Documentation of Altadena’s history is abundant throughout the neighborhood, an unincorporated area just north of Pasadena and a dozen or so miles from Downtown Los Angeles. Walk into the town’s midcentury library and take a step back into the 1960s. Saddle up to Rancho Bar, one of Altadena’s dives, to find photos and signage of the Mount Lowe Railway while getting to know longtime residents drinking at the bar. For those in town during the day in search of homemade vegan food, step through the “cosmic organic breezeway” of Oh Happy Days and order a hot, hearty meal. The casual restaurant and grocery store, known as a community meeting space as much as for its food, has made its place in the vibrant history of this town.
Owner John Hopkins, 75 years old, has been living a vegan lifestyle for years, inspired by activism and political counterculture of the 1960s. Born and raised in El Monte, he moved to Altadena in the late 1960s with friends while attending Cal State Los Angeles. Hopkins was involved in the antiwar movement on campus, and then moved on to the ecology movement, where he became interested in holistic nutrition. “By the time I got to age 30,” he says, “I decided I wanted to have my own store.” He found further inspiration while on a trip to San Francisco, visiting a worker-owned food cooperative called Rainbow Grocery.
Hopkins opened the first location of Oh Happy Days on El Molino in Pasadena in 1977, then moved it to South Lake Avenue before settling on its current location on North Lake Avenue in Altadena in 1990. The storefront, which used to be a laundromat where Hopkins did his laundry as a college kid, is on a block of independently-owned businesses. Rhythms of the Village, a business two doors down, hosts a market and festival in the parking lot behind the store bi-annually, which Hopkins vends at and which brings a big crowd of locals.
The energy inside Oh Happy Days is calming and quiet. A fan hums to circulate air, and music softly plays through speakers. Tall wooden shelving lines the yellow walls of the space. On top of these shelves rest figurines from around the world, books, a framed photograph of the Dalai Lama, a small print of the peace sign, and the classic “Hippies Use Backdoor” sign. Works by artists, many local, hang from the walls. Tibetan prayer flags sway from the ceiling in front of the cash register that Hopkins works behind, preparing food orders.
By the afternoon, customers trail into the cafe, which one local describes as an “eclectic bohemian enterprise” with “the ambiance of an old-school beatnik hippie vibe.” Hopkins knows many of these customers by name because they eat here so often.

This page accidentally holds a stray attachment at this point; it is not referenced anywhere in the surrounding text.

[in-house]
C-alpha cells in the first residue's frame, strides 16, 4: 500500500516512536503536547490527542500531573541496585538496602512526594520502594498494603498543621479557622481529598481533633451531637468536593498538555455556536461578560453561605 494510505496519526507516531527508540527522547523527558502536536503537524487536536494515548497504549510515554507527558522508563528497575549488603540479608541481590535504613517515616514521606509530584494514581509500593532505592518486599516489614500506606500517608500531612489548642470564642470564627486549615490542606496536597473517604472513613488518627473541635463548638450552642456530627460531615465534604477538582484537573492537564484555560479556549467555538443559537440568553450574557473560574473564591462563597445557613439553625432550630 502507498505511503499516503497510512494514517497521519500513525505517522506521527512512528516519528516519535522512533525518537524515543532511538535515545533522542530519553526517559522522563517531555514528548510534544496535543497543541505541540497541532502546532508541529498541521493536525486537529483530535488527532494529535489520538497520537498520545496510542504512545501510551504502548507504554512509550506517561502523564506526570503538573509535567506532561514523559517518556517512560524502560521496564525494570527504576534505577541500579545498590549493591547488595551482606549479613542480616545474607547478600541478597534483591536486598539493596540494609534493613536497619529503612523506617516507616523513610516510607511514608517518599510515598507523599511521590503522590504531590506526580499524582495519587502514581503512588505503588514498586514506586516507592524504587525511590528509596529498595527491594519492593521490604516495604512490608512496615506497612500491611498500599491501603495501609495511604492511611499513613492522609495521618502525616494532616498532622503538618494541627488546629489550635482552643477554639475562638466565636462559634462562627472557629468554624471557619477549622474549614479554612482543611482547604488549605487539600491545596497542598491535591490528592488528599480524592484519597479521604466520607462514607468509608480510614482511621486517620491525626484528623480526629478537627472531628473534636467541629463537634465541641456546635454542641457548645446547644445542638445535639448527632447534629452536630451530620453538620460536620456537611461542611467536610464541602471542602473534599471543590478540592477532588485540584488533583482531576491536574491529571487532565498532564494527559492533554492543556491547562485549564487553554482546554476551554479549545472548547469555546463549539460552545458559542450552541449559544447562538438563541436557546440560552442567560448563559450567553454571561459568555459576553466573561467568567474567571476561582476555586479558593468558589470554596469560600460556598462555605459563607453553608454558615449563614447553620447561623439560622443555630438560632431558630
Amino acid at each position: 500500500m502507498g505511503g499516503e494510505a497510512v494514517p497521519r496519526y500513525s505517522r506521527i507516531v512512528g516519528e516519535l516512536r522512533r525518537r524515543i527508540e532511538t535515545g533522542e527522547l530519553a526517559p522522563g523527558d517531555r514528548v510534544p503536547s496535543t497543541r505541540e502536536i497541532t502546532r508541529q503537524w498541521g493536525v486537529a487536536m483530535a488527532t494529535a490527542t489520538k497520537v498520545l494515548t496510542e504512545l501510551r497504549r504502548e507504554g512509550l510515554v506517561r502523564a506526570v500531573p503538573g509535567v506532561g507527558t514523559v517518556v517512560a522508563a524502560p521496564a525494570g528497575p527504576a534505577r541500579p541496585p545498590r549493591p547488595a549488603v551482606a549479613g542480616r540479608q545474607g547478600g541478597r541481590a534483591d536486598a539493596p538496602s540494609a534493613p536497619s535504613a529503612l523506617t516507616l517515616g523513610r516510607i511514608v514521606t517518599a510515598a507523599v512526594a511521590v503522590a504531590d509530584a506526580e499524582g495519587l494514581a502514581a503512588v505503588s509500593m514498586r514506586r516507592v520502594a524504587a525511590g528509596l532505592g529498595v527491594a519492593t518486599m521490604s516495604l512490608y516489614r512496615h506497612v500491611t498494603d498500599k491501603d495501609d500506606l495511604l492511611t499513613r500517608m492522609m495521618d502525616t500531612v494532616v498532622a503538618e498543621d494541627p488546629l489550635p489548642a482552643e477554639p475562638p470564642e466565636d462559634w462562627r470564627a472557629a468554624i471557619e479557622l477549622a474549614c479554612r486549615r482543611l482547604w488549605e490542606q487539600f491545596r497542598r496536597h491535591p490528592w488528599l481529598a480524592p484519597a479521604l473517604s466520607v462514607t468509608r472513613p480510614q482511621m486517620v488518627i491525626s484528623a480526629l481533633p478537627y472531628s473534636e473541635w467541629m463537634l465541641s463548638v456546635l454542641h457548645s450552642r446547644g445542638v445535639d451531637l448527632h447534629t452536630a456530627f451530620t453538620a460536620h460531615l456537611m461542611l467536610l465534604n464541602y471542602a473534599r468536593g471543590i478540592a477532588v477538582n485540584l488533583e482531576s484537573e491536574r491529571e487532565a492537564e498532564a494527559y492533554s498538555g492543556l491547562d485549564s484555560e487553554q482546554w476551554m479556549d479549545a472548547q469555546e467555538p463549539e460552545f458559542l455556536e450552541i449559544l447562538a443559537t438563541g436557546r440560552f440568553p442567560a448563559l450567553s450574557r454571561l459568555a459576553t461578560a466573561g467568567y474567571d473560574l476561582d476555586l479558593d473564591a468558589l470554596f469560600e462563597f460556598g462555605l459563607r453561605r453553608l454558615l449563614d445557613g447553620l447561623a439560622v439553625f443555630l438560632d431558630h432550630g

The menu is handwritten on cards that are tacked up by the cash register counter; and customer-favorite dishes include the tofu and tempeh stir-fry served over brown rice and steamed greens, a salad with a creamy dressing, and the Great Noodle Mix-Up: a combination of two different noodles with tofu and greens. Hopkins cooks all the hot food, while his assistant, Ann Earhard, bakes bread in-house. He says the most popular item on the menu is the soup of the day. “Soup is a marvelous invention. I can offer a good-sized bowl at a moderate price that is very nourishing. It’s a meal in a bowl if done correctly,” says Hopkins.
Customers can either eat at one of the three wooden tables inside or at smaller tables outside. “People just come here to relax,” says Hopkins. “It’s my morning prayer that the store be a place of refuge and nourishment for the community. People come here to eat.”
While perusing the many shelves, visitors can find plant-based cookies, vitamins, tinctures, teas, toothpaste, chips, and seed packets. A fridge of water, kombucha, yerba mate, and other drinks makes up one corner of the store. In this fridge, Hopkins puts leftover cooked vegetables for sale, as well as sandwiches filled with tofu and assorted vegetables that customers grab after hikes on a local trail. Bulk bins filled with teas, herbs, lentils, and nutritional yeast sit in the back of the store, along with baskets of fruits and vegetables.
The worker-owned food cooperatives sprinkled throughout the West Coast, one of which inspired Oh Happy Days, are enriching for the stomach, the spirit, and the local economy. One can grab a snack and a cold drink, then sit down for a bowl of soup, often bumping into a neighbor or friend. In Los Angeles County, it often feels like there is a dearth of these experiences, but Oh Happy Days, an unmistakably independent and community-driven joint, remains the San Gabriel Valley’s answer to this model of the hippie co-op. When asked how the community shapes Oh Happy Days, Hopkins says, “it’s kind of reciprocal. Altadena hasn’t changed that much. It’s still Altadena.”